Protecting Refugee Children From the Failures of Adults

If every crisis has a tipping point, an instant when a distracted world's empathy is jolted to attention, then that moment arrived when the images of Aylan, the 3-year-old Syrian boy whose lifeless body washed up on a distant Turkish beach, began their viral orbit around the world, and into our hearts.

Up to that point, we were certainly aware of the crisis in Syria, where almost a quarter of a million people have died and millions more have been displaced from their homes over the past four years. But these were distant headlines, and the political underpinnings creating the circumstances in the Middle East and Persian Gulf hold confounding complexities with no easy answers. And so the response from much of the world has been a collective shrug: "What's to be done?"

Then, like a thunderbolt, came Aylan, and the crisis became all too real, all too human. He was, after all, just a child, a transcendent fact that has raised the emotional quotient of the entire drama.

Buried under the weight of this tragedy is a truth that pervades so many crises: that children -- infants and toddlers among them -- bear the most disproportionate burden during such catastrophes. The civil strife in Syria has killed almost 12,000 Aylans, despite their parents' best efforts to shield them from the danger. For another 2 million of them, there is now no school to attend, no opportunity to learn and grow intellectually, developmentally. No Syrian children are immune to the trauma that comes with the violence and uncertainty that greet them every day and night, and for those children who now have become refugees, that trauma will consume every part of who they are.

The Syrian crisis has given birth to the largest exodus of refugees in decades, and such massive migrations carry with them enormous physical and psychological burdens for the people involved. When I recently saw a news story in which a Syrian man kissed the soil of his new country, thankful that his long journey was over, I recalled my work with refugees back in the late 1990s during the NATO bombing of the former Yugoslavia. Some 200,000 ethnic Albanians from neighboring Kosovo had sought refuge in nearby Macedonia, where we had set up camps to attend to their many needs.

As we pitched tents and processed the seemingly endless queues of people, ensuring that they had the food, potable water and medical care they needed, they moved within the confines of the camp with a sense of confusion, unsure of where they were going or how they would get there, and yet with a faith and hope that there was a system in place that would take care of them. As with the Syrian refugees, these were not the desperately poor but middle-class, working people whose lives and livelihoods had been shattered by war. Their migration, like Aylan's family's, was driven not by hunger and poverty but by fear for their safety and a desire for sanctuary.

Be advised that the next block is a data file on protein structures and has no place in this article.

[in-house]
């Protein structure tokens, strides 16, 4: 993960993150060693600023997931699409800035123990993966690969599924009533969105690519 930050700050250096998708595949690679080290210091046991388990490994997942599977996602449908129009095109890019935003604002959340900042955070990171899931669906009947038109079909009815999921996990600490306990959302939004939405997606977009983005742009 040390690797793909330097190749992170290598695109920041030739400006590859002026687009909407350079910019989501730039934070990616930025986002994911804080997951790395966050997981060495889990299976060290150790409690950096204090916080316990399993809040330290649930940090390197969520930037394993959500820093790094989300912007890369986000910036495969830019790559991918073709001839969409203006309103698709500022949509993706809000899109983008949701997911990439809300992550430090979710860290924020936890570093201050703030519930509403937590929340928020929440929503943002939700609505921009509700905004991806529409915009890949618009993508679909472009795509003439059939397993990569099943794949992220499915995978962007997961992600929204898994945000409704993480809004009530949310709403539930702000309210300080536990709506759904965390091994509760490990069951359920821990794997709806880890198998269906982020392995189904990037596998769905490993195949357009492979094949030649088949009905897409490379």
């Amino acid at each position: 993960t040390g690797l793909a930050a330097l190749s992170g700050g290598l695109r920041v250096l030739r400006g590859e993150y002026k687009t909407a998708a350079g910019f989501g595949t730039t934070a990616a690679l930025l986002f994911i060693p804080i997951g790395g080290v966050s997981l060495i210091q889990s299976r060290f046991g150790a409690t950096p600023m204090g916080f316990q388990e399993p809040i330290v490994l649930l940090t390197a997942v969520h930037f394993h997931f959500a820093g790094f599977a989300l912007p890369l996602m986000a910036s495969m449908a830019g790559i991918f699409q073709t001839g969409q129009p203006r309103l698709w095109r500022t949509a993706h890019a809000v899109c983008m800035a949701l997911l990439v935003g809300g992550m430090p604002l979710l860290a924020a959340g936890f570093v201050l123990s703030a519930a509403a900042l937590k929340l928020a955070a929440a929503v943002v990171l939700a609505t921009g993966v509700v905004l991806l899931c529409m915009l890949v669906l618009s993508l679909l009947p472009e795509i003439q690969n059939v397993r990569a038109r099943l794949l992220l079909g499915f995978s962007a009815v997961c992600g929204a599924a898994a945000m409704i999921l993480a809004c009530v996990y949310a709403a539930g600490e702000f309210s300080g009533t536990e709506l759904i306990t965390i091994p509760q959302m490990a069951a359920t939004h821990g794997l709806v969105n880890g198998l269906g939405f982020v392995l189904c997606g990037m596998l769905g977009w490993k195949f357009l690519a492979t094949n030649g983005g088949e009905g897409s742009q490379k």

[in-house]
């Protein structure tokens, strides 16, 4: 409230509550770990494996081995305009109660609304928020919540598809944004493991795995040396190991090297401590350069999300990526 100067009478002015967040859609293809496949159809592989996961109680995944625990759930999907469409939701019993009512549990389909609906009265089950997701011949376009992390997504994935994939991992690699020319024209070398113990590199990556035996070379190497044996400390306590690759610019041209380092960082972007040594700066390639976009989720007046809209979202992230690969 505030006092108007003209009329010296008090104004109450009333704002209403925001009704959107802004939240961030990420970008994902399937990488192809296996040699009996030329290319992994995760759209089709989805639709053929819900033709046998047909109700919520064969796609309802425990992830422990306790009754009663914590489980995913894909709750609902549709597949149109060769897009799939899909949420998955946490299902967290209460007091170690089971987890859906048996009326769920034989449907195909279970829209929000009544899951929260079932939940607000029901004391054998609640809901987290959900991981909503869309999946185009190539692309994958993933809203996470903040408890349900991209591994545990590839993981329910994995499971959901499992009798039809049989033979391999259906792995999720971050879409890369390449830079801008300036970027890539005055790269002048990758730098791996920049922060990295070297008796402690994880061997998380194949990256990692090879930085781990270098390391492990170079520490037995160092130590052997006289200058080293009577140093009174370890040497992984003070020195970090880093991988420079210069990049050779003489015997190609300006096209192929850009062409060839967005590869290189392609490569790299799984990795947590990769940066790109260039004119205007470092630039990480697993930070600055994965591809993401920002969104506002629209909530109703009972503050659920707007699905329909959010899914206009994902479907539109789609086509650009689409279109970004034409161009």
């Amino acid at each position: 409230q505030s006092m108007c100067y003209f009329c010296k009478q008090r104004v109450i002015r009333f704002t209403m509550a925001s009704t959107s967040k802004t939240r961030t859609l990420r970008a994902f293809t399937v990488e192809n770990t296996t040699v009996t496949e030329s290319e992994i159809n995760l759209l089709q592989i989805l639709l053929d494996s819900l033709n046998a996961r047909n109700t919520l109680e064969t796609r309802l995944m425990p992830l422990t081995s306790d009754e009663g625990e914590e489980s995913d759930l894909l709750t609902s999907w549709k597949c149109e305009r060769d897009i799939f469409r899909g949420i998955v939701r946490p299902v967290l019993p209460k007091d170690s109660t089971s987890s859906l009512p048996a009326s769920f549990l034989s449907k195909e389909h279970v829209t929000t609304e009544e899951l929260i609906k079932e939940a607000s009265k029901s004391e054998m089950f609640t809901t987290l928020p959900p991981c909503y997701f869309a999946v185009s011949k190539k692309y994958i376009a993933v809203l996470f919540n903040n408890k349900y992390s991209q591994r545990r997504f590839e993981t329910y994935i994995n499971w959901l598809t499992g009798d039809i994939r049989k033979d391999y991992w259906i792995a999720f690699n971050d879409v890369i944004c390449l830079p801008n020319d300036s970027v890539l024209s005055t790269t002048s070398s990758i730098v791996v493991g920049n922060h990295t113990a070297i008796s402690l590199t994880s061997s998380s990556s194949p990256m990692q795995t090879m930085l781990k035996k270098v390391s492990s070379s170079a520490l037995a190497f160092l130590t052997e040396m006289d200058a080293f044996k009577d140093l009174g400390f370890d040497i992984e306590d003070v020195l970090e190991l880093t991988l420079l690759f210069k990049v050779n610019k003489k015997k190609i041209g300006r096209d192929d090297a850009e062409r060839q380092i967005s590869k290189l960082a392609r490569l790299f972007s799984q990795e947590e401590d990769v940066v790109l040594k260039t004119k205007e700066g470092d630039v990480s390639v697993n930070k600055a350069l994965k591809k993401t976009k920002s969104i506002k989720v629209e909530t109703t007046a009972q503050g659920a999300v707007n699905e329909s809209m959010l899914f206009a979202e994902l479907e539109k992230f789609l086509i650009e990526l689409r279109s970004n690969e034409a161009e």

What we know from our experience, however, is that soon after an initial sense of relief, a new reality sets in. The euphoria that comes with the end of a long journey dissipates over time, especially as refugees realize just how much they have lost. Gone are not only their homes and jobs, but also their entire networks of community and family, the support system that sustained them. And despite whatever position or rank they previously held, they abruptly find themselves at the bottom of the totem pole, resigned to accept whatever jobs they can in order to scrape out a living.

They will ultimately persevere and strive to do what most every parent in every part of the world endeavors to do -- make a better life for their children. It is a universal objective and no doubt what has propelled these refugees to risk so much. Children have but one childhood, and we as adults have only one chance to ensure that it is one that is free from violence, and that it includes adequate sustenance, care and opportunities for learning and growth.

The children of Syria have lost their lives and homes and schooling and innocence -- they have lost the precious and fleeting years we call childhood. Children deserve the right to be children, and we must make this as much a priority as every other consideration during this tragedy. The issues surrounding the entire situation are complex and nuanced, but our overriding imperative must be to protect children from the failures of adults.

That imperative, of course, exists beyond times of crisis. For more than two years, ChildFund International has advanced a global campaign that raises awareness about the many dangers that are inflicted upon millions of children every day. Our Free From Violence initiative calls on governments around the world to take action to better protect children from physical violence, hazardous labor and sexual abuse, among other dangers.

The crisis growing out of Syria is far from over. As nations move to address it -- as we seek to implement our immigration policies, determine our commitment to aid and help resolve the underlying causes of the strife -- let the image of a young boy on a gray Turkish beach drive our collective response.

We owe him and all of our children nothing less.